Transcribed by Mary Ann Kaylor
WILCOX, THOMAS MOORE - No account of the pioneer history of Sangamon County would be complete without mention of Thomas Moore Wilcox whose efforts towards the development of this locality are widely known and universally recognized. He has now retired from active work, residing in his beautiful home of West Main street, New Berlin. His birth took place June 28, 1831, on a farm in what is now New Berlin Township, a son of Ellis A. and Ann (Lewis) Wilcox, the father being a native of Tennessee, to which place his father came from England. In 1820, he moved with his family to Kentucky, and in 1825, came to Sangamon County. Here he spent the summer cutting down trees in which the wild bees made their home, for the beeswax, which he collected, taking it back with him to Kentucky in the fall. However, he was so pleased with the new country, that he returned, locating in Berlin Township. He was later followed by his father, who located in Clear Lake Township.
After coming here, Ellis A. Wilcox secured land from the government, his deed being signed by President Jackson. To this he added more property, becoming one of the extensive landowners of Sangamon County. This excellent man lived to the extreme old age of 102 years, being born in 1793, and dying in 1895. During the early days in Kentucky, he was a Whig, but after coming to Illinois, espoused the principles of Democracy, although bitterly opposed to slavery. While not a member of any church, he gave freely of his ample means towards the furtherance of religious work, and his wife was a devout Baptist. She was born in 1800, in South Carolina, and died in 1876, and she and her husband rest in Moore Cemetery of Berlin Township. To them were born children as follows: Josiah L., a physician of Springfield, for many years regimental surgeon of the Eleventh Illinois Cavalry, and is now City Physician; John of Arizona; Charles W., deceased; Samuel, also deceased; Lucinda, married Thomas Rhea, and both are now deceased.
Thomas Moore Wilcox grew up amid strictly pioneer conditions, attending the first school erected in the neighborhood. This building was a neighborhood affair, the farmers going after the log with ox teams. They split them for puncheon floors, and slab seats, when the building was completed, and all were proud of the little cabin. It had one window, while a huge stove provided means for heating during the long, cold winters. The books were as primitive as the surroundings, but the children did learn, laying a firm foundation for whatever after education they might receive. Mr. Wilcox had the advantage of several terms at the free schools, before he turned all of his attention to farm work, although from the time he could reach the plow handles, he assisted his father. He also became an expert in the use of the cradle, but now he realizes that times have changed, as he observes modern methods.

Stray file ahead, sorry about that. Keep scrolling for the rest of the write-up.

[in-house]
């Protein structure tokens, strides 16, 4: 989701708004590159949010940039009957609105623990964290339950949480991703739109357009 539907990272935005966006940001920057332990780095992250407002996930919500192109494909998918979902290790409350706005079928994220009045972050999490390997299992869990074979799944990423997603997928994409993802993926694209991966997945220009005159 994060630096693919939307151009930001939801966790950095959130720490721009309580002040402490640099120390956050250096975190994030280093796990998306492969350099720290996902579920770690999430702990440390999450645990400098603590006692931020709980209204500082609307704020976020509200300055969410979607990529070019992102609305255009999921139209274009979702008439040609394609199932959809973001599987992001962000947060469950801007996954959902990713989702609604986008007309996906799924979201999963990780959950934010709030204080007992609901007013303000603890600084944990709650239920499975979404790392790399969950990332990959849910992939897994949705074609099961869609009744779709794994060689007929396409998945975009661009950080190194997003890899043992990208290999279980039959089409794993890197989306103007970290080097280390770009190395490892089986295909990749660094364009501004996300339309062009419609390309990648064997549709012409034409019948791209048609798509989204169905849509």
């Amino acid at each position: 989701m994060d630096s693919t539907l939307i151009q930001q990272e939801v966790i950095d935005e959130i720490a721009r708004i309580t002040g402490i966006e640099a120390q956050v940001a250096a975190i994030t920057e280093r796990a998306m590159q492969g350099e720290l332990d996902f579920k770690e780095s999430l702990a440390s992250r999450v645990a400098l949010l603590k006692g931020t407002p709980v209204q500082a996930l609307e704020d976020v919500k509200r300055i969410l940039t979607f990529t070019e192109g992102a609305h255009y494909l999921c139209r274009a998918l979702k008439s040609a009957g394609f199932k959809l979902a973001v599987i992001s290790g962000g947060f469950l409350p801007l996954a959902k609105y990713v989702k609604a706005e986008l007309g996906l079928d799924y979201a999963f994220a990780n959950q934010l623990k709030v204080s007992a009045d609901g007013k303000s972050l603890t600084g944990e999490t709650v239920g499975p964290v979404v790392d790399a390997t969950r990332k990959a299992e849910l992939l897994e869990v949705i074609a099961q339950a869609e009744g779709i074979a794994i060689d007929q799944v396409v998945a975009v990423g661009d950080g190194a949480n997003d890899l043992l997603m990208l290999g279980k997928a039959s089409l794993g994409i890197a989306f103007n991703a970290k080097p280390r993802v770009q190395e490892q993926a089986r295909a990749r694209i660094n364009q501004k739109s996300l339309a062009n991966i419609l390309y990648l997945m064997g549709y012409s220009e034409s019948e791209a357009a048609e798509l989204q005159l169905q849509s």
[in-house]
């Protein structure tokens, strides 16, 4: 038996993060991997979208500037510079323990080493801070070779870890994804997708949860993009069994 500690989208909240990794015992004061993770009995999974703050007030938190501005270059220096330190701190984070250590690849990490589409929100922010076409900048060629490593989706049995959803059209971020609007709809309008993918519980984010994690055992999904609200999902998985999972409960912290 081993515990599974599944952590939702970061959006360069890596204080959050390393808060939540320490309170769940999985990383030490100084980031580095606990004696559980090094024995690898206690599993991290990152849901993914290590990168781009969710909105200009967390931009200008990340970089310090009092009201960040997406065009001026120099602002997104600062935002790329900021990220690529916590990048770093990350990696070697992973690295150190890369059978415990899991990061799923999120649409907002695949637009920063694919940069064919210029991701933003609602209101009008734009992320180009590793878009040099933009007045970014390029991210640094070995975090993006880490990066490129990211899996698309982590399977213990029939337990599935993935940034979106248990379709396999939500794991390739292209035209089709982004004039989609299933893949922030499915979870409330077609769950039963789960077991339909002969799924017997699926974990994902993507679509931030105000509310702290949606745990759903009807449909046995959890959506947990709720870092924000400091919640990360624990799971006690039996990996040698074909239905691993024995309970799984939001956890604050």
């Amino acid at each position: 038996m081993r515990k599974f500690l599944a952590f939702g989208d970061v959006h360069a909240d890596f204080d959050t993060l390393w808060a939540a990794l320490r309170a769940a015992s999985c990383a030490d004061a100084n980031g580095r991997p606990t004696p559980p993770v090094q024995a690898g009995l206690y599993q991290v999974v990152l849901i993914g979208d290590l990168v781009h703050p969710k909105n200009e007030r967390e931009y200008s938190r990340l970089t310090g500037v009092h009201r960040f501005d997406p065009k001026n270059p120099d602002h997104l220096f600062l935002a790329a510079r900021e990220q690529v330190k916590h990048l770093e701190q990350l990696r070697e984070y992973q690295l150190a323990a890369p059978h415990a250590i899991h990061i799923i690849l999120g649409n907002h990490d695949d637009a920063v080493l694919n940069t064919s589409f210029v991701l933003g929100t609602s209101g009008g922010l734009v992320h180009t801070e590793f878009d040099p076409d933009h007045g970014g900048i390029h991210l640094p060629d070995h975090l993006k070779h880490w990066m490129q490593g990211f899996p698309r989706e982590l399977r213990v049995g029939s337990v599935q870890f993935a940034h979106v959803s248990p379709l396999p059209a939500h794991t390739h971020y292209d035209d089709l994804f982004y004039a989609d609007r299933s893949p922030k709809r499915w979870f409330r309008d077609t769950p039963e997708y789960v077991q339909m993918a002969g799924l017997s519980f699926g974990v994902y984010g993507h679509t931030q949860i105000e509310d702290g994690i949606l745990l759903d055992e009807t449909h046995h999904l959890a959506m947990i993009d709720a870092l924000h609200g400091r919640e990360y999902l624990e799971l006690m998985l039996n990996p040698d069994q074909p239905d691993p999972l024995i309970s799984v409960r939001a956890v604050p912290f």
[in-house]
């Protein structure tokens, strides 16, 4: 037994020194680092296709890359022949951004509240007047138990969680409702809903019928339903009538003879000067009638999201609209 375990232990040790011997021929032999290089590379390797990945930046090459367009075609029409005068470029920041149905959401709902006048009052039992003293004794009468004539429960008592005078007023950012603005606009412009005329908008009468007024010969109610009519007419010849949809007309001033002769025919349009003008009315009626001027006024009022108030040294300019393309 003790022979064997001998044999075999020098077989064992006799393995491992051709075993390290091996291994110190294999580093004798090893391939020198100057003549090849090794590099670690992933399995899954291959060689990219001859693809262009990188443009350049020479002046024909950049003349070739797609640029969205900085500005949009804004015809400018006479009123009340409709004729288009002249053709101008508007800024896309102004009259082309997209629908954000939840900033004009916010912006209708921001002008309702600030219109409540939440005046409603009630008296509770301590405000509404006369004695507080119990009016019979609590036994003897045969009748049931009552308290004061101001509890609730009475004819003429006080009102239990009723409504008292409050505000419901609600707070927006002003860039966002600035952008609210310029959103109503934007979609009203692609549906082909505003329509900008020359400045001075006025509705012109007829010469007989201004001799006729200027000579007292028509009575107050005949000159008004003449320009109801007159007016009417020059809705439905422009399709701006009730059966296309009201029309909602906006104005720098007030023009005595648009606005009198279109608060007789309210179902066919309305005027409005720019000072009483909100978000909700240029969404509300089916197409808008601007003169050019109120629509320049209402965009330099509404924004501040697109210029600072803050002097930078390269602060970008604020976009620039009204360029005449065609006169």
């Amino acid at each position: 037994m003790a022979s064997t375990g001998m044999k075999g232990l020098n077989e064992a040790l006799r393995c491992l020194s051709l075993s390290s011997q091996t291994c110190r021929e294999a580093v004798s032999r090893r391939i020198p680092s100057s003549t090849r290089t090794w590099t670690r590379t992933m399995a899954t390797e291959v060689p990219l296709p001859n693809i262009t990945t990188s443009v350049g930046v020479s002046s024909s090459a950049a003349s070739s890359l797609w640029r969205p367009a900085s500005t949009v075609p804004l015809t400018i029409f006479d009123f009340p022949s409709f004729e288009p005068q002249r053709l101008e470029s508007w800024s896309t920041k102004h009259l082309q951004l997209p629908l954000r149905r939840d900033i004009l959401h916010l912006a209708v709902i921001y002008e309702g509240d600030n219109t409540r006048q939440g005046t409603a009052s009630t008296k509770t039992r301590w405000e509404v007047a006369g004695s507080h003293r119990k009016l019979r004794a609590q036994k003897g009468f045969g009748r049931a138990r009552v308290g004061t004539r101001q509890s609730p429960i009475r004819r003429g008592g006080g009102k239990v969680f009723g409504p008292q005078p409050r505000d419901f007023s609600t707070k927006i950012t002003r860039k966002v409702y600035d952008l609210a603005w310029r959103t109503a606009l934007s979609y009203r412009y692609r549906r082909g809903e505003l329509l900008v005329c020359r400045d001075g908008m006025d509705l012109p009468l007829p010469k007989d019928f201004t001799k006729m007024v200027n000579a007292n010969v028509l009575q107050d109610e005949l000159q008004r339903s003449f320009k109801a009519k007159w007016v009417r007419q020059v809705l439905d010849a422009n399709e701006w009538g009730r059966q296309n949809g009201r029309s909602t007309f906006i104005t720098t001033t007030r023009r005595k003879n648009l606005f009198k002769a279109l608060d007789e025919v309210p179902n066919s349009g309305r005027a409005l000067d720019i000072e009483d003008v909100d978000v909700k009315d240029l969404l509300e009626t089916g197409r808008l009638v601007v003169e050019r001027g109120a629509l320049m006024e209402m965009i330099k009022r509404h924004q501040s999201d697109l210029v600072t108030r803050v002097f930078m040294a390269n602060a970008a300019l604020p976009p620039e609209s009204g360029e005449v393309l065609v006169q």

Remaining at home until he was twenty four years old, Mr. Wilcox then married, on March 27, 1856, Mrs. Catherine (Rubble) Fox, born in Morgan County, daughter of Jesse Rubble, who for years was a prosperous farmer of Morgan County. After marriage, Mr. and Mrs. Wilcox rented land from his father, which was located on Lick Creek, and began housekeeping in one of the primitive log cabins of the neighborhood. By hard work and thrifty saving, Mr. Wilcox was soon able to buy land in Morgan County, to the extent of 300 acres, to which they moved and built upon the property a comfortable residence. Later on, Mr. Wilcox bought a portion of the family homestead, continuing to hold his Morgan County farm. For years he was an extensive breeder of horses for road use, and was so successful that in 1898, he felt he could afford to retire, so leaving his home in charge of his sons, he came to New Berlin, where he now resides. He and his wife became the parents of children as follows: Charles L., died at the age of forty years; Albert on the farm in Morgan County; Carrie; Benjamin, deceased; Wallace of Lawrence, Kas.; Frank died at the age of twenty years; Thomas, an undertaker of Decatur, Ill; Mary at home; Ruth, deceased; Catherine, wife of Ottis King, a farmer of Curran Township. Mr. Wilcox has always been interested in educational matters, and believes in good schools. Formerly a Whig, he became a Republican, following Abraham Lincoln. The family have all been brought up in the faith of the Methodist church, to which they belong, and Mr. Wilcox is one of the Trustees of his denomination in New Berlin. He is a straight forward man, unassuming, but capable of holding his own. He has won the confidence and respect of all who know him, and is a typical example of pioneer days when a man had to prove his true worth before he was accepted by his neighbors. In the development of the educational, religious and agricultural interests of the county, Mr. Wilcox has always taken a deep interest, and too high praise cannot be accorded him for what he has accomplished.